Review – The Domestic Sources of European Foreign Policy

The Domestic Sources of European Foreign Policy: Defence and Enlargement
By Omar Serrano
Amsterdam: Amsterdam University Press, 2013

This study provides some much-welcome empirical evidence to inform our collective understanding of the European Union’s developing role as an international actor. Derived from research conducted for the author’s Ph.D. thesis, this book is a far-reaching assessment of the domestic motivations which underpin and constrain the external action of the European Union (EU), drawing from two case studies: Member States’ attitudes towards EU enlargement (particularly views on Turkey’s accession), and the EU’s developing European/Common Security and Defence Policy (ESDP/CSDP). The insights of the research are drawn primarily from liberal inter-governmental theory and the quantitative statistical analysis is complemented by qualitative interviews and case study analysis.

Rather than accounting for decision-making at the EU level in terms of being the outcome of grand bargains, the book emphasises the importance of domestic preferences and how these shape and constrain policy decisions at the EU level. This can all too often be assumed to be true; the evidence presented in this study gives credibility to this view, which serves as an explanation as to why we have seen inaction in these policy areas, despite notable shifts towards supra-nationalism in security and defence, and in the central role of the Commission on enlargement policy. The evidence of Member State preferences towards both enlargement and towards security and defence policy clearly demonstrates how domestic preferences impact upon the levels of coherence at the EU level, and that European politicians are sensitive to their electorate (transmitted predominantly through party political structures and responding to the rise of far-right movements in some countries) and subsequently process their interests and negotiating positions accordingly (pp. 122-123).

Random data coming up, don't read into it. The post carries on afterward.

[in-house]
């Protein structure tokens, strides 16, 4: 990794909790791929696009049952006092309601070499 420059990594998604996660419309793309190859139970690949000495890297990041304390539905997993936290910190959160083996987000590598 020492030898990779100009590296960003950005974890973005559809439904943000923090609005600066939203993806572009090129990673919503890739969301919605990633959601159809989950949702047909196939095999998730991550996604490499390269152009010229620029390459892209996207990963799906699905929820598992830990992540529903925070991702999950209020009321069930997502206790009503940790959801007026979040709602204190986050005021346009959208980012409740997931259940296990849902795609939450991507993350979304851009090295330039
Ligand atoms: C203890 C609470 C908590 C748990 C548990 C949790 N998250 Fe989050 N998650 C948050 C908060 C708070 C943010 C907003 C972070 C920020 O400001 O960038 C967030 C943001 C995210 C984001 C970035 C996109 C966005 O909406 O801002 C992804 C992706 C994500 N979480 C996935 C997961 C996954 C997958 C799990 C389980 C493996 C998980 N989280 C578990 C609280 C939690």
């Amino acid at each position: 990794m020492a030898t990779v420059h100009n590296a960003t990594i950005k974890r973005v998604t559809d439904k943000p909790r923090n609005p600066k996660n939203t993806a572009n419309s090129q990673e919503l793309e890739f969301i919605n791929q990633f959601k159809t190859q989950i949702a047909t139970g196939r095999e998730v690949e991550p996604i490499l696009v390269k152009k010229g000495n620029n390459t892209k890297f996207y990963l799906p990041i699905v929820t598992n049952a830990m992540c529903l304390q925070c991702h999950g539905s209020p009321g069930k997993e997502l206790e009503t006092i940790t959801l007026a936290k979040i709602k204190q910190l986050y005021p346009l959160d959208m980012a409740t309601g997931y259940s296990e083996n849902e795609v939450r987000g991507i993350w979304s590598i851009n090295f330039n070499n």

This can be exemplified in the case of France, where domestic pressures were shown to have a clear impact on government policy towards security missions, even in this traditionally committed and active player in global security. For example, with an election looming, the pattern for this Member State from 2005 to 2007 was for a steady decrease in the number of French personnel deployed to Bosnia, which corresponded with an increase in the government’s overall approval rating over the same period (pp. 77-78). With different Member States feeling the pressure of electoral cycles at different times, this has an impact on the longer-term commitment and coherence of the EU to foreign and security issues, and often causes Member States to decide to commit fewer personnel to EU missions or, in the case of the Czech Republic in late 2006, to increase levels of participation in security missions in response to domestic pressures.

Recent events in the Ukraine also give us cause to reflect on the EU’s development as a foreign policy actor and whether an arms-length association with countries is an effective way for the EU to show its support for its neighbours. If the Ukraine decides to embark on a path towards European integration, what kind of promises does the EU need to make in return? And, more crucially, can the EU’s Member States and supra-national institutions portray a united and welcoming front to Ukraine? Furthermore, and even more crucially, can this be sustained over the decades it will take for Ukraine to become integrated with the EU? The evidence from the case of Turkey would suggest that this will be, in practice, very difficult to achieve. In the same way that the issues of Turkish enlargement became a political football in France between Sarkozy and Chirac (p. 114), it might be that the eventual enlargement of the EU to include the Ukraine may prove politically divisive in Member States, not least with the rise of anti-immigration movements, which may, despite current openness to the Ukraine, lead to the EU turning its back on the country and letting its European integration dreams fade. The establishment of the European External Action Service and the office of High Representative for Foreign Affairs, after the ratification of the Treaty of Lisbon in December 2009, have the potential to allow the EU to speak with one voice in response to crises as they develop (as was the case with the implementation of sanctions against Russia in March 2014). However, such institutional reforms will be doomed to fail in terms of achieving coherence in EU foreign policy, as Serrano argues (p. 118), if Member States are unable to come to agreement and instead allow short-term national interests to prevail and serve to divide the Foreign Affairs Council.